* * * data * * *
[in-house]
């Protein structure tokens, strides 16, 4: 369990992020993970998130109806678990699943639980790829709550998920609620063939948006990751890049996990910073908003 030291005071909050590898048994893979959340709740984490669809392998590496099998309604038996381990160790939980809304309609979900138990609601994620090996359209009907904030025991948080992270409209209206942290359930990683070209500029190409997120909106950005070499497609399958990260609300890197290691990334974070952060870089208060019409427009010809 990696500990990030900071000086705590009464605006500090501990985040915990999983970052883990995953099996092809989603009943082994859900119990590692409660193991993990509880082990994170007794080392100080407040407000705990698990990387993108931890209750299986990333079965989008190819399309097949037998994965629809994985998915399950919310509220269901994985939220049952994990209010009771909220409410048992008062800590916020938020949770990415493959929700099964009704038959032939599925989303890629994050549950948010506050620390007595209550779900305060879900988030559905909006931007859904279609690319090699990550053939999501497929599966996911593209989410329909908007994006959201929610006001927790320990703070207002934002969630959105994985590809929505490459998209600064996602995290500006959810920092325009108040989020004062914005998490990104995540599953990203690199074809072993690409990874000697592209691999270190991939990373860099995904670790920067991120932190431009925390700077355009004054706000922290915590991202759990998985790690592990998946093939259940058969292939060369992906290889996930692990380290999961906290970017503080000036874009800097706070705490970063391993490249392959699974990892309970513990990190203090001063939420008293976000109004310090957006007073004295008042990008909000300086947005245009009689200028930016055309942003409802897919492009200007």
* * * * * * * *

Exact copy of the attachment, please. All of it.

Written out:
[in-house]
């Protein structure tokens, strides 16, 4: 369990992020993970998130109806678990699943639980790829709550998920609620063939948006990751890049996990910073908003 030291005071909050590898048994893979959340709740984490669809392998590496099998309604038996381990160790939980809304309609979900138990609601994620090996359209009907904030025991948080992270409209209206942290359930990683070209500029190409997120909106950005070499497609399958990260609300890197290691990334974070952060870089208060019409427009010809 990696500990990030900071000086705590009464605006500090501990985040915990999983970052883990995953099996092809989603009943082994859900119990590692409660193991993990509880082990994170007794080392100080407040407000705990698990990387993108931890209750299986990333079965989008190819399309097949037998994965629809994985998915399950919310509220269901994985939220049952994990209010009771909220409410048992008062800590916020938020949770990415493959929700099964009704038959032939599925989303890629994050549950948010506050620390007595209550779900305060879900988030559905909006931007859904279609690319090699990550053939999501497929599966996911593209989410329909908007994006959201929610006001927790320990703070207002934002969630959105994985590809929505490459998209600064996602995290500006959810920092325009108040989020004062914005998490990104995540599953990203690199074809072993690409990874000697592209691999270190991939990373860099995904670790920067991120932190431009925390700077355009004054706000922290915590991202759990998985790690592990998946093939259940058969292939060369992906290889996930692990380290999961906290970017503080000036874009800097706070705490970063391993490249392959699974990892309970513990990190203090001063939420008293976000109004310090957006007073004295008042990008909000300086947005245009009689200028930016055309942003409802897919492009200007």